Mumbai, March 13: The Oil and Natural Gas Corporation’s (ONGC) public issue, which closed today, has received cumulative bids 6.45 times its offer size. Most of the bids are for Rs 750 per share — the higher end of the price band.
According to the data available with the Bombay Stock Exchange (BSE), investors placed cumulative bids (on both BSE and NSE) for over 91.94 crore shares compared with the issue size of 14.26 crore shares.
The maximum bids for 51.07 crore shares were placed at Rs 750, while bids for 11.50 crore shares were placed at Rs 680, the lower end of the price band.
According to National Stock Exchange’s (NSE) figures for Friday, foreign institutional investors (FIIs) were the largest bidders at 64.92 crore shares. Mutual funds, financial institutions, retail investors and insurance companies followed close behind. Employees and shareholders of the corporation also took part in the issue.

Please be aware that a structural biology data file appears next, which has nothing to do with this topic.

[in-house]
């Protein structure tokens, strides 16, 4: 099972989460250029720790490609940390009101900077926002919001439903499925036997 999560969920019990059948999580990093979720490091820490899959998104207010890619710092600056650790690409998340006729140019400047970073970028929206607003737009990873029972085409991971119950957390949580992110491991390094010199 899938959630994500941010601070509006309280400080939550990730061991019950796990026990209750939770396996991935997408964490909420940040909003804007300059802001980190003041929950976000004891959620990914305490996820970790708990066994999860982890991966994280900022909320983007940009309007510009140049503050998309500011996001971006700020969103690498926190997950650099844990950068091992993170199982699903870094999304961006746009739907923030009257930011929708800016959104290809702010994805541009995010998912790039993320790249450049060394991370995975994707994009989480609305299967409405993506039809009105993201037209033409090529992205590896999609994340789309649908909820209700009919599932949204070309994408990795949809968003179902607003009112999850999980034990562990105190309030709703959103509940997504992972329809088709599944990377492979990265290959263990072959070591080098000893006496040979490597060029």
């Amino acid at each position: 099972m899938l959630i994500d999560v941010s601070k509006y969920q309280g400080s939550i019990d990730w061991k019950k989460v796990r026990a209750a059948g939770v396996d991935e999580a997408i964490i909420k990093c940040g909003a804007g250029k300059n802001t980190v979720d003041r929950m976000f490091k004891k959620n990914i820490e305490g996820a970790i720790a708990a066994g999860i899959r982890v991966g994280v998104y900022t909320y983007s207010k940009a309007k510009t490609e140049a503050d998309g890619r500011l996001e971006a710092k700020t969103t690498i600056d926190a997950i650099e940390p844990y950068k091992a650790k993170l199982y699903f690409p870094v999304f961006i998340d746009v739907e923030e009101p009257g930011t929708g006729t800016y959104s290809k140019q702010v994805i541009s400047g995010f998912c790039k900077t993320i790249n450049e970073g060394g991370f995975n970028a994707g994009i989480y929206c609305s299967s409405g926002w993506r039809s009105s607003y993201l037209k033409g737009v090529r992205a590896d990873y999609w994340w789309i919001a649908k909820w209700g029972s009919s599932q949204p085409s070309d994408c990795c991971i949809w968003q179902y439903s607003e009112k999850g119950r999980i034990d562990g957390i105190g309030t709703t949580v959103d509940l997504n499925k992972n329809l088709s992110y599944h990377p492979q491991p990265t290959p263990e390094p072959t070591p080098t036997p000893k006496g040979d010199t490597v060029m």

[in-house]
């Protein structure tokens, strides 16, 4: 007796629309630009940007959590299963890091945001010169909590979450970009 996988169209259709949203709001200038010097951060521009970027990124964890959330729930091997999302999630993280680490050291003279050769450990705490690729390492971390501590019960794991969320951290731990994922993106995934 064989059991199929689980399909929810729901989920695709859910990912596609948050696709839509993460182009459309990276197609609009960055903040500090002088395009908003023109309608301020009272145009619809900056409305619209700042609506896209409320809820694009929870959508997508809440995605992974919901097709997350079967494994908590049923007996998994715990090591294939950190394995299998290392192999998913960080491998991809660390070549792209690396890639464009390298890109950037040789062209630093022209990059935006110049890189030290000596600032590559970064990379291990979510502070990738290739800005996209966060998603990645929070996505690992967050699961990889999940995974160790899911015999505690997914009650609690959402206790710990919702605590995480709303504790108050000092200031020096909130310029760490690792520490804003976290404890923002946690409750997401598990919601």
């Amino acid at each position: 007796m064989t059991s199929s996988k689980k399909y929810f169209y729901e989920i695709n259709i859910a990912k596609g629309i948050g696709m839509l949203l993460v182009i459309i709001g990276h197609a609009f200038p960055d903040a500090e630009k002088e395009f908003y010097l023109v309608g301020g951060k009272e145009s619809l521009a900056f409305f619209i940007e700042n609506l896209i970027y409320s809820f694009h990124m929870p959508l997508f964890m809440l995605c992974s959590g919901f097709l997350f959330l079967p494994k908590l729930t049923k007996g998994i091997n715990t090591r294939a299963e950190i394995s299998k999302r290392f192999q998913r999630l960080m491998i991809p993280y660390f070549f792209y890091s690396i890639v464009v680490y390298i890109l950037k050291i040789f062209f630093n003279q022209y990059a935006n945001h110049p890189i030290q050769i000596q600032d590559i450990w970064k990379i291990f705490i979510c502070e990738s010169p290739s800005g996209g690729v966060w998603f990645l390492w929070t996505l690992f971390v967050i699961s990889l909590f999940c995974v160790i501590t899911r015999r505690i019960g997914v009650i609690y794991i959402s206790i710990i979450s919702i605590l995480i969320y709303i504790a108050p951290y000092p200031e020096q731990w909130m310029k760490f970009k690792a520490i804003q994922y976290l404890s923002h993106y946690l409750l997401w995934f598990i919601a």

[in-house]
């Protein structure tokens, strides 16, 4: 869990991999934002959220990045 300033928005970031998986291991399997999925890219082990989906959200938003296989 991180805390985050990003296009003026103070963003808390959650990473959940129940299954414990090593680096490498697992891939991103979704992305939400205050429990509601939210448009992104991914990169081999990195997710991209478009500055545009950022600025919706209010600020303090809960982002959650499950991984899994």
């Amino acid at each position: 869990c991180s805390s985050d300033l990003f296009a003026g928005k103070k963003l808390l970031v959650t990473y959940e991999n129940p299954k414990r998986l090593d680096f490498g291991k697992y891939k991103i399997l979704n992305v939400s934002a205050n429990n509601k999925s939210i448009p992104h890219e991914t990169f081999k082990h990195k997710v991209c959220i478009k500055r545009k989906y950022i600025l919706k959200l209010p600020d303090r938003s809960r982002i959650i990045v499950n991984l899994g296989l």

Sources tracking the issue said the retail quota, accounting for 25 per cent of the issue, would be filled up by the close of subscription.
Merchant banking circles associated with the issue said overseas institutional investors had actively bid for the offer across the price band of Rs 680-750.
They added that though bidding was closed, the data processing work would continue till late in the night to ascertain the exact level of response. S. Ramesh, co-head, Kotak Investment Banking said the final figures would crystallise by midnight.
The ONGC issue, where the government expects to mop up over Rs 10,000 crore, is the largest offer for sale in the history of the Indian capital markets.
Recently, some questions were raised about the accuracy of the subscription figures due to some overcounting in the data collation process. However, senior officials of the exchange had yesterday clarified that the data was collected on a continuous basis at aggregate level for book-built issues and there could have been some over-estimation. They added that the netting was not done for multiple options and it was not possible to specify the extent of overcounting.
However, a few merchant bankers have maintained that the government has not erred in its over-subscription figures in its five offers for sale. They have said that the final subscription figures were provided to the government by the book-running lead managers and were not taken from BSE’s website.